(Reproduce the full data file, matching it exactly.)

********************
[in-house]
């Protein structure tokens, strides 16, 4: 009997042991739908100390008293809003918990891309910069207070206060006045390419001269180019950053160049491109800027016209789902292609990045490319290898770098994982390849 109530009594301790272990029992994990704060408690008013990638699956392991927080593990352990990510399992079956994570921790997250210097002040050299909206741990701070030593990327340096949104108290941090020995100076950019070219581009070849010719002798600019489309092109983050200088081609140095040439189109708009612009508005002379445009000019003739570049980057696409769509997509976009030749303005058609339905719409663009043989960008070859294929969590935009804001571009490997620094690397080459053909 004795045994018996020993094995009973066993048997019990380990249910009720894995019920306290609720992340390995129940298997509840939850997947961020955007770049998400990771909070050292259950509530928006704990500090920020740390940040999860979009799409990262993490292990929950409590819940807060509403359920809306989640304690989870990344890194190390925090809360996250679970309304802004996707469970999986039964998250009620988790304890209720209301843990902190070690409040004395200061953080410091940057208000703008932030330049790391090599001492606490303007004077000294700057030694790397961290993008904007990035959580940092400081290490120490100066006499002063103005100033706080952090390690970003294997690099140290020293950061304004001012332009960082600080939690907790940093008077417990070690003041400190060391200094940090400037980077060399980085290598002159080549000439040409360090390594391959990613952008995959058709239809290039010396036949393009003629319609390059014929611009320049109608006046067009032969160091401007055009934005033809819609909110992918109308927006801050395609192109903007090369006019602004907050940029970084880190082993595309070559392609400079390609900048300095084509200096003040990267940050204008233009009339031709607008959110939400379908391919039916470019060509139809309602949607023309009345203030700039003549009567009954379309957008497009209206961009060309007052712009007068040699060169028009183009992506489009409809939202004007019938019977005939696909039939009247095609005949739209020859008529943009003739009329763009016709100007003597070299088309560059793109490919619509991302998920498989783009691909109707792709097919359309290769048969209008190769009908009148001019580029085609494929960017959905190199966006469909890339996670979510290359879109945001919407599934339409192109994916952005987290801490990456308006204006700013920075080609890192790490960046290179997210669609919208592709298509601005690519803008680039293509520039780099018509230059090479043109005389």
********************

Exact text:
[in-house]
């Protein structure tokens, strides 16, 4: 009997042991739908100390008293809003918990891309910069207070206060006045390419001269180019950053160049491109800027016209789902292609990045490319290898770098994982390849 109530009594301790272990029992994990704060408690008013990638699956392991927080593990352990990510399992079956994570921790997250210097002040050299909206741990701070030593990327340096949104108290941090020995100076950019070219581009070849010719002798600019489309092109983050200088081609140095040439189109708009612009508005002379445009000019003739570049980057696409769509997509976009030749303005058609339905719409663009043989960008070859294929969590935009804001571009490997620094690397080459053909 004795045994018996020993094995009973066993048997019990380990249910009720894995019920306290609720992340390995129940298997509840939850997947961020955007770049998400990771909070050292259950509530928006704990500090920020740390940040999860979009799409990262993490292990929950409590819940807060509403359920809306989640304690989870990344890194190390925090809360996250679970309304802004996707469970999986039964998250009620988790304890209720209301843990902190070690409040004395200061953080410091940057208000703008932030330049790391090599001492606490303007004077000294700057030694790397961290993008904007990035959580940092400081290490120490100066006499002063103005100033706080952090390690970003294997690099140290020293950061304004001012332009960082600080939690907790940093008077417990070690003041400190060391200094940090400037980077060399980085290598002159080549000439040409360090390594391959990613952008995959058709239809290039010396036949393009003629319609390059014929611009320049109608006046067009032969160091401007055009934005033809819609909110992918109308927006801050395609192109903007090369006019602004907050940029970084880190082993595309070559392609400079390609900048300095084509200096003040990267940050204008233009009339031709607008959110939400379908391919039916470019060509139809309602949607023309009345203030700039003549009567009954379309957008497009209206961009060309007052712009007068040699060169028009183009992506489009409809939202004007019938019977005939696909039939009247095609005949739209020859008529943009003739009329763009016709100007003597070299088309560059793109490919619509991302998920498989783009691909109707792709097919359309290769048969209008190769009908009148001019580029085609494929960017959905190199966006469909890339996670979510290359879109945001919407599934339409192109994916952005987290801490990456308006204006700013920075080609890192790490960046290179997210669609919208592709298509601005690519803008680039293509520039780099018509230059090479043109005389």